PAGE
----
I knew a lot of good PC games playing demo CDs – it was very popular here in Brazil because few people had money to buy original full PC games.

If you had to describe the defining design choices that made early 90ies games look/sound/play/feel like what would you say were the most important aspects? What makes an oldschool game?
An old school game can be made by few people, some friends with good ideas, low money and some time to waste.

Do you think that these aspects got lost over time and modern games lost their ways?
Yes. Today in the industry we have giant companies with thousands of employees selling their workforce. In Brazil, specifically, if you want to work “in the industry” you need to make advergames. We never had a strong videogame-making culture here, it is born with indies today, till some days ago we had only videogame consumerism and the publicity industry.

Do you enjoy modern gaming? Do you enjoy it as much as oldschool gaming?
I hate new videogames. I only play old games or indie games. Xbox, Nintendo Wii and these type of garbage means “KEEP BUYING MY SHIT” to me.

As a developer that produced a great tribute to the “golden age of gaming”, what is your take on nostalgia? Are we just being nostalgic for liking the games we grew up with or do they have merit/offer uniqe experiences even today?
Nostalgia is bullshit. No one says “I like Mozart because it is nostalgic”. This nostalgic thinking about videogames is a result of technologic obsolescence.

Are there any developers and/or gamemakers that inspired you particularly, and what was it that was inspiring?
Anna Anthropy and Locomalito opened my mind in many ways. Beyond the quality of their games (that are great), their speech about videogame culture and videogame as part of our society is very inspiring. They don’t want to only make games, but change the world making and talking about videogames. The better way to change the world is inspiring people and it is what I’m trying to do.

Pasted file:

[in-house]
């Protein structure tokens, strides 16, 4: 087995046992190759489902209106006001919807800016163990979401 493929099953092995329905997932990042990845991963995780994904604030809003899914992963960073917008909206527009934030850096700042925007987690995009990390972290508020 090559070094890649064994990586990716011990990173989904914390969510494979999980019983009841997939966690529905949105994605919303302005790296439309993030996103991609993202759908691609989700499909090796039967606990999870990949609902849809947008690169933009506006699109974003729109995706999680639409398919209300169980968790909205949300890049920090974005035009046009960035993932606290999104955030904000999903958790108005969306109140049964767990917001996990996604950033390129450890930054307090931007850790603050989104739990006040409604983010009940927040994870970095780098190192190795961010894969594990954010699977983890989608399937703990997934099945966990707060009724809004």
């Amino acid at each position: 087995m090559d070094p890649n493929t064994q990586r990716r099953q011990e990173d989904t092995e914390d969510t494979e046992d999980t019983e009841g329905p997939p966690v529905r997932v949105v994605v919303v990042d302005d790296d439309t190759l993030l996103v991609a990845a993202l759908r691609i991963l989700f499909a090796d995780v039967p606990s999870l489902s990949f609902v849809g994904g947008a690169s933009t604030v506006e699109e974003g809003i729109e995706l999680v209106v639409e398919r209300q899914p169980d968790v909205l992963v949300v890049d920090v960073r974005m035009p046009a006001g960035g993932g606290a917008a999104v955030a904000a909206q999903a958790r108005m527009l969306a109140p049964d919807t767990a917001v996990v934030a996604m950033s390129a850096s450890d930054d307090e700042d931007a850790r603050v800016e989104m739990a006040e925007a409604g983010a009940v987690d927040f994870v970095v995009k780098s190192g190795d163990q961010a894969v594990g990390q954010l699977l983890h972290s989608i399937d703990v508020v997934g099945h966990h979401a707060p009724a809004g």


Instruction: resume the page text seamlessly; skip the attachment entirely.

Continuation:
Got any “warstories” for us that you are willing to share (e. g. won a gaming tournament, destroyed a bully in Street Fighter II, kissed a girl behind that Double Dragon cabinet)?
One day my PC literally caught fire when I was playing Tetris.

What was your motivation to start work on Oniken – what did you want the game to be like once it was finished?
In part, because I see in Danilo a great talent. Two years ago he gave up making videogames and it made me sad. I urged him to continue, I offered some help and today we have Oniken.

What steps were necessary before the first pixel was drawn and the first line of code was coded? How did you plan out Oniken?
The first step to me is having a bunch of references. When you know things you can do better things.

What is more important to you, an original idea (gameplay ideas, unique design) or technical skill (great graphics, sound, programming) and why?
Both. But you don’t need a great technical knowledge when you have good ideas, know good references and are ready to improvise a bit.

Can you take us through the process of making a stage for the game – from scenario planning to playtesting?
I started thinking about the context (jungle, desert, high-tech), then I go to a graph sketch book and design the level, and last I make the tiles in pixel art.

What did you enjoy most about making the game, and of course which parts of the process did you find less enjoyable/hated?
I like the pixels and hate the codes.

Why should the oldschool gamer try it? Why should the modern gamer try it?
If you like a good adventure, ninjas, sci-fi and all these type of stuff, you should try it. “Modern gamer” or “old school gamer” is a bit complicated because limits the people who like play videogames in a niche. I don’t think Oniken is for a “nostalgic” type of videogame player. The game makes reference to a lot of things that were iconic in the 80’s and 90’s, but it is a modern game.

Did Oniken become the game you wanted it to be?
Yes.

Are you satisfied with the reactions you get from gamers now that it is released?
If people are liking it, then I’m satisfied.

Will we see more from you? Will the Oniken return?